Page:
It is a fulfillment that we find in chapter 9 verse 9 in Zechariah “Rejoice greatly, O Daughter of Zion! Shout, Daughter of Jerusalem! See, your king comes to you, righteous and having salvation, gentle and riding on a donkey, on a colt, the foal of a donkey.” NIV

That was a powerful sign because kings do not normally ride into the city on the colt of a donkey. They normally come riding in on a prancing stallion. But Jesus’ manner of entry was also a revelation of the nature of his kingdom. “See, your king comes to you, righteous and having salvation, gentle and riding on a donkey…”
Everyone is excited shouting “hosanna!” they lay down their palm branches before him as he makes his way among them some have even laid garments, as if a red carpet, were being laid out.
It is said that Jesus made such a spectacle of himself that rumors were being spread that rulers were seeking him out to arrest him, it is easy to see how the Greeks had soon found out about him. The Greeks had come to Phillip asking to speak to Jesus.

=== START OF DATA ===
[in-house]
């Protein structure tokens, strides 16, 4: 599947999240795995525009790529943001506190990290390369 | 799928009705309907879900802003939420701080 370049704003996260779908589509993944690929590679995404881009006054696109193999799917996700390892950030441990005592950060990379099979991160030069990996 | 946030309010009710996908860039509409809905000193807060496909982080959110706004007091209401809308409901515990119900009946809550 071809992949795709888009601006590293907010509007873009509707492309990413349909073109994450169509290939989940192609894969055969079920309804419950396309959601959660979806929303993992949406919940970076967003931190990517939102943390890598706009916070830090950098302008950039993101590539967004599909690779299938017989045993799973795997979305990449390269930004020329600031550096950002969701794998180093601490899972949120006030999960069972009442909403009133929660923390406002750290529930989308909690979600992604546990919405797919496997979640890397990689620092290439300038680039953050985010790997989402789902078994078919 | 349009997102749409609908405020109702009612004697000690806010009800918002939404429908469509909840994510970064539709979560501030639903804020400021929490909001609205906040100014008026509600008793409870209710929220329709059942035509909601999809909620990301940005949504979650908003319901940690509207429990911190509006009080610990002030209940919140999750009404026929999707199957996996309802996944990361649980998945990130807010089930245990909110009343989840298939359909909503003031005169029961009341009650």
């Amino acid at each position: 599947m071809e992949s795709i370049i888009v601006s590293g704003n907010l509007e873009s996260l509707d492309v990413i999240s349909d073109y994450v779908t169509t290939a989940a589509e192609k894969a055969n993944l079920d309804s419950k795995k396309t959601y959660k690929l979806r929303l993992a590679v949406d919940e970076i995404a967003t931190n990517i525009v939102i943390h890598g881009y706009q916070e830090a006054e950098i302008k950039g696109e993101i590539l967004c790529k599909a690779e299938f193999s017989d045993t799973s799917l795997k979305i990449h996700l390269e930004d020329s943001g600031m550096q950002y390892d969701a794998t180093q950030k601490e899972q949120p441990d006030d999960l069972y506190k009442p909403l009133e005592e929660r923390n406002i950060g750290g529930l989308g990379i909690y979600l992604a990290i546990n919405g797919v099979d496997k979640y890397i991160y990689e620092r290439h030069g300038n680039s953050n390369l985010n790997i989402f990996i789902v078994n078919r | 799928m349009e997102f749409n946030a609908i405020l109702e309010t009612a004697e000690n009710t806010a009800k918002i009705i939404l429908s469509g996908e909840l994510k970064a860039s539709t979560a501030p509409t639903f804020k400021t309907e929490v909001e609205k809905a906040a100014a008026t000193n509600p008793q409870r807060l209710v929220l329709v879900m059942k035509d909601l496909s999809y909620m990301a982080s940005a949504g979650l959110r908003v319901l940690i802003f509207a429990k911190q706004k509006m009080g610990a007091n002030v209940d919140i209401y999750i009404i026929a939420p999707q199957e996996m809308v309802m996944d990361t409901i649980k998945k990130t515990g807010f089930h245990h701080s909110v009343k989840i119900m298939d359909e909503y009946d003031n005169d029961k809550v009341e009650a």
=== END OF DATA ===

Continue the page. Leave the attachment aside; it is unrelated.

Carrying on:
These Greeks were Gentiles who had come to Jerusalem to celebrate the Passover Feast. The Greek word John uses lets us know they were Gentiles not Hellenistic Jews. It is significant that these were Gentiles because Jesus’ earthly ministry had been directed to the Jews. We are not told much about Jesus’ interaction with these Greeks. What we are told is something more important.

II. We are told about Jesus’ response to their coming.

John 12:23 says, “Jesus replied. ‘The hour has come…’” “The hour has come for the Son of Man to be glorified.” Up until this time we have heard Jesus say, “My hour has not yet come.” He said that to his mother, Mary, at the wedding in Cana when he began his public ministry. In Chapter 7 he said it to his brothers when they wanted him to go to the
Feast of Tabernacles with them. Jesus lived with not only a sense of destiny and purpose but also a keen awareness of the Father’s timing. His hour refers to the culmination of his earthly ministry, the cross. The time for him to lay down his life as a sacrifice for sin has come.